Again, as you said Andrew, not many people car about it, especially Alfa people. Probably for this reason. However, either way it does not matter to me, I just don't want to spread mis-information. The car has the correct drive train with only a 6 month-ish gap between engine and body production dates. If someone was able to swap in another engine and get it that close, I'm impressed.

To some people, this is a big deal. I am not one of those people. I just want to provide the most correct information I can to those interested in the car.

Thanks everyone for your help!
 

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I know that the Fusi info listing 102 chassis along with their engine numbers is incorrect. The earliest cars had "matching numbers", but then they diverged, and Alfa stopped listing the engine number on the data plate. Fusi's list makes it look like they tracked together into future years. Nope.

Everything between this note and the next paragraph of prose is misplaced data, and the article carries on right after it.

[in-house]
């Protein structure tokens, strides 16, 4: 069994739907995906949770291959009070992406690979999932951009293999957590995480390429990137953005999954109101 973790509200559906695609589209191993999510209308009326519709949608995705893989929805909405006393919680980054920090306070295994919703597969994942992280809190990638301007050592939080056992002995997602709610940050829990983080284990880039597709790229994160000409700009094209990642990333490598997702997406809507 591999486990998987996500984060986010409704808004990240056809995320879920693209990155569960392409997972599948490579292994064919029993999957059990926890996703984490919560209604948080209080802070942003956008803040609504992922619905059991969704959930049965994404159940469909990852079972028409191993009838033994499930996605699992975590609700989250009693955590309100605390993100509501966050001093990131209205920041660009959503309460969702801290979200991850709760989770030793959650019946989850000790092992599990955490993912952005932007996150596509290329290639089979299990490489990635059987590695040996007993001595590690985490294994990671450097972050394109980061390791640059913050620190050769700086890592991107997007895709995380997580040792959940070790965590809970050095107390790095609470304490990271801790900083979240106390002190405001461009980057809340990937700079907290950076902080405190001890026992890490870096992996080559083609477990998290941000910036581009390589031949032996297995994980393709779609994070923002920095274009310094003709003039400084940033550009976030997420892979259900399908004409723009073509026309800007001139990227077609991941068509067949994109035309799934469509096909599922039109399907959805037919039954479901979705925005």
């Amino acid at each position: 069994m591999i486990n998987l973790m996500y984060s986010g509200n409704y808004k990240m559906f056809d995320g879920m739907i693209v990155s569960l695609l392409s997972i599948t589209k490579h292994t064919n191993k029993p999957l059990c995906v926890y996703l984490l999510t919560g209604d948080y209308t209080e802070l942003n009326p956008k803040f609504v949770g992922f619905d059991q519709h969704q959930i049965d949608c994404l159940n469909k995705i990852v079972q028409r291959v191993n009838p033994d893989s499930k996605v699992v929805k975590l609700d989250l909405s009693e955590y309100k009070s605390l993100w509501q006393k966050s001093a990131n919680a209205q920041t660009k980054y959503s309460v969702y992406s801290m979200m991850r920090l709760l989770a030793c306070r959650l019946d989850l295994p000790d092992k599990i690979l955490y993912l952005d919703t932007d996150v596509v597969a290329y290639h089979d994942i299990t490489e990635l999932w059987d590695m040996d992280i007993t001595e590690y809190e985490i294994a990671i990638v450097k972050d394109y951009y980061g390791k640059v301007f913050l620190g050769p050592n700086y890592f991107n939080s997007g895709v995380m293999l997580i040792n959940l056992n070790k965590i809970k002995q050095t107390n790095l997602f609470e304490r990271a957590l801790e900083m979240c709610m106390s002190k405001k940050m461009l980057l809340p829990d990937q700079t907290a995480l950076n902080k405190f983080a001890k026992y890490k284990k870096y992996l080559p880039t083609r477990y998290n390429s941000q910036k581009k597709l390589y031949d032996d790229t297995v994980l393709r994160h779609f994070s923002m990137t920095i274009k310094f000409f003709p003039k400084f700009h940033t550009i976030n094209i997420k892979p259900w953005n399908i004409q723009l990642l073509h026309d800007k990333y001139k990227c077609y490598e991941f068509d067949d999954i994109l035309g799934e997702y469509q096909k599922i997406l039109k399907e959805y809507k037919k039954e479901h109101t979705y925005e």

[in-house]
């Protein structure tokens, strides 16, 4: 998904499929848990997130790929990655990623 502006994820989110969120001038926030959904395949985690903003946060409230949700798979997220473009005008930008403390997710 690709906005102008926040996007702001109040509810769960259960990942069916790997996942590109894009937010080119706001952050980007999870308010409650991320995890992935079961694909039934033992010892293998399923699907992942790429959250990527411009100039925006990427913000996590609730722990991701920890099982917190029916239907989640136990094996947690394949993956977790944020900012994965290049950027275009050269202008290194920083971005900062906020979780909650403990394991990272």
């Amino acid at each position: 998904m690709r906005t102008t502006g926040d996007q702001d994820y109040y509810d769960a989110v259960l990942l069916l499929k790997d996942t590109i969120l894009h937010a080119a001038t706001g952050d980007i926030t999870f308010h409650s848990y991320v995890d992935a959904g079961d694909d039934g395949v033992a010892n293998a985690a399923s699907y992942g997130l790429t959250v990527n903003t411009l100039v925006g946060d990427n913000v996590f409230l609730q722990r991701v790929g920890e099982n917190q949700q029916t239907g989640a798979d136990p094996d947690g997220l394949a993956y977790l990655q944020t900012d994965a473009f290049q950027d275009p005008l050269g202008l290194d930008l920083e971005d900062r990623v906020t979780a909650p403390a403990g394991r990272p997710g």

It wouldn't surprise me at all if a late 66 engine found its way into an early 67 car. The production planner certainly would plan to have engines on-hand as the chassis rolled down the production line, and engines would have been delivered to the assembly line in large lumps, not one at a time.
 

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It looks like your car sold on Ebay, so this may be moot as far as you're concerned, but for the record -again - and in case the new owner finds this thread, SKAI is the high-end German vinyl used by Alfa (and others) and "leather" is the color of that vinyl.

Your "leather Skai" interior material was vinyl, not leather.

Transportation - skai

Chuck
 

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For those of us that can remember back far enough the 1600's were not real reliable in the sense of having blown head gaskets, corroded blocks from not using antifreeze, spun mounting studs from soft blocks, thrown rods/spun bearings from lack of adequate oiling to the rear part of the crank. Some of the oiling issues came when the oil filter was changed and the bottom part that sealed the cartridge drop in filter would get tossed out. Then the oil pressure would drop. You could still drive the car but the results were not good as the oil would not pass through the filter and resulting loss in pressure.